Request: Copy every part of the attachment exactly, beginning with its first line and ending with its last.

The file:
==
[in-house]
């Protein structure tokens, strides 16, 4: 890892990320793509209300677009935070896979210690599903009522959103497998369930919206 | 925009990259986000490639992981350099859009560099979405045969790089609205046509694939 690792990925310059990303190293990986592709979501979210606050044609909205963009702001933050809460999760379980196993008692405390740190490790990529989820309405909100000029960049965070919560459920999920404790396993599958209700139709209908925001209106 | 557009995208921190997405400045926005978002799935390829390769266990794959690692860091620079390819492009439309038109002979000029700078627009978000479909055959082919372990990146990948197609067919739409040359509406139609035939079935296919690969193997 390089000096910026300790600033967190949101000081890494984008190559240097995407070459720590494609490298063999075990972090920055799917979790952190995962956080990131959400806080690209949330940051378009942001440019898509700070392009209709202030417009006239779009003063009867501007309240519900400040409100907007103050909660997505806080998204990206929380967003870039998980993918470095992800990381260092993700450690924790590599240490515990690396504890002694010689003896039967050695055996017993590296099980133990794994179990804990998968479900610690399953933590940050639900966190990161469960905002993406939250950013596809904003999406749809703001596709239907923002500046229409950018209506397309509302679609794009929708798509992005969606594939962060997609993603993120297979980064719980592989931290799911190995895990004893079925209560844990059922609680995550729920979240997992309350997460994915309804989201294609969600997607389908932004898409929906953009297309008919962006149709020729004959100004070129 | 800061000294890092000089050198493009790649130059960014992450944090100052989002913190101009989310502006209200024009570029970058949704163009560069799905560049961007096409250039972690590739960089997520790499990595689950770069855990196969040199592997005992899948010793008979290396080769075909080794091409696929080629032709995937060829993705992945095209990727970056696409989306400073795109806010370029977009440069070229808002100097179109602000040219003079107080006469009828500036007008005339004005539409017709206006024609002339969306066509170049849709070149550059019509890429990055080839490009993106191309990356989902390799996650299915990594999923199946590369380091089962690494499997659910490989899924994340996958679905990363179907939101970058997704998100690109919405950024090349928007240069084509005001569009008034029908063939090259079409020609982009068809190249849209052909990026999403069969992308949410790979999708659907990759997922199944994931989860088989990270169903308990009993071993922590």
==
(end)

[in-house]
């Protein structure tokens, strides 16, 4: 890892990320793509209300677009935070896979210690599903009522959103497998369930919206 | 925009990259986000490639992981350099859009560099979405045969790089609205046509694939 690792990925310059990303190293990986592709979501979210606050044609909205963009702001933050809460999760379980196993008692405390740190490790990529989820309405909100000029960049965070919560459920999920404790396993599958209700139709209908925001209106 | 557009995208921190997405400045926005978002799935390829390769266990794959690692860091620079390819492009439309038109002979000029700078627009978000479909055959082919372990990146990948197609067919739409040359509406139609035939079935296919690969193997 390089000096910026300790600033967190949101000081890494984008190559240097995407070459720590494609490298063999075990972090920055799917979790952190995962956080990131959400806080690209949330940051378009942001440019898509700070392009209709202030417009006239779009003063009867501007309240519900400040409100907007103050909660997505806080998204990206929380967003870039998980993918470095992800990381260092993700450690924790590599240490515990690396504890002694010689003896039967050695055996017993590296099980133990794994179990804990998968479900610690399953933590940050639900966190990161469960905002993406939250950013596809904003999406749809703001596709239907923002500046229409950018209506397309509302679609794009929708798509992005969606594939962060997609993603993120297979980064719980592989931290799911190995895990004893079925209560844990059922609680995550729920979240997992309350997460994915309804989201294609969600997607389908932004898409929906953009297309008919962006149709020729004959100004070129 | 800061000294890092000089050198493009790649130059960014992450944090100052989002913190101009989310502006209200024009570029970058949704163009560069799905560049961007096409250039972690590739960089997520790499990595689950770069855990196969040199592997005992899948010793008979290396080769075909080794091409696929080629032709995937060829993705992945095209990727970056696409989306400073795109806010370029977009440069070229808002100097179109602000040219003079107080006469009828500036007008005339004005539409017709206006024609002339969306066509170049849709070149550059019509890429990055080839490009993106191309990356989902390799996650299915990594999923199946590369380091089962690494499997659910490989899924994340996958679905990363179907939101970058997704998100690109919405950024090349928007240069084509005001569009008034029908063939090259079409020609982009068809190249849209052909990026999403069969992308949410790979999708659907990759997922199944994931989860088989990270169903308990009993071993922590």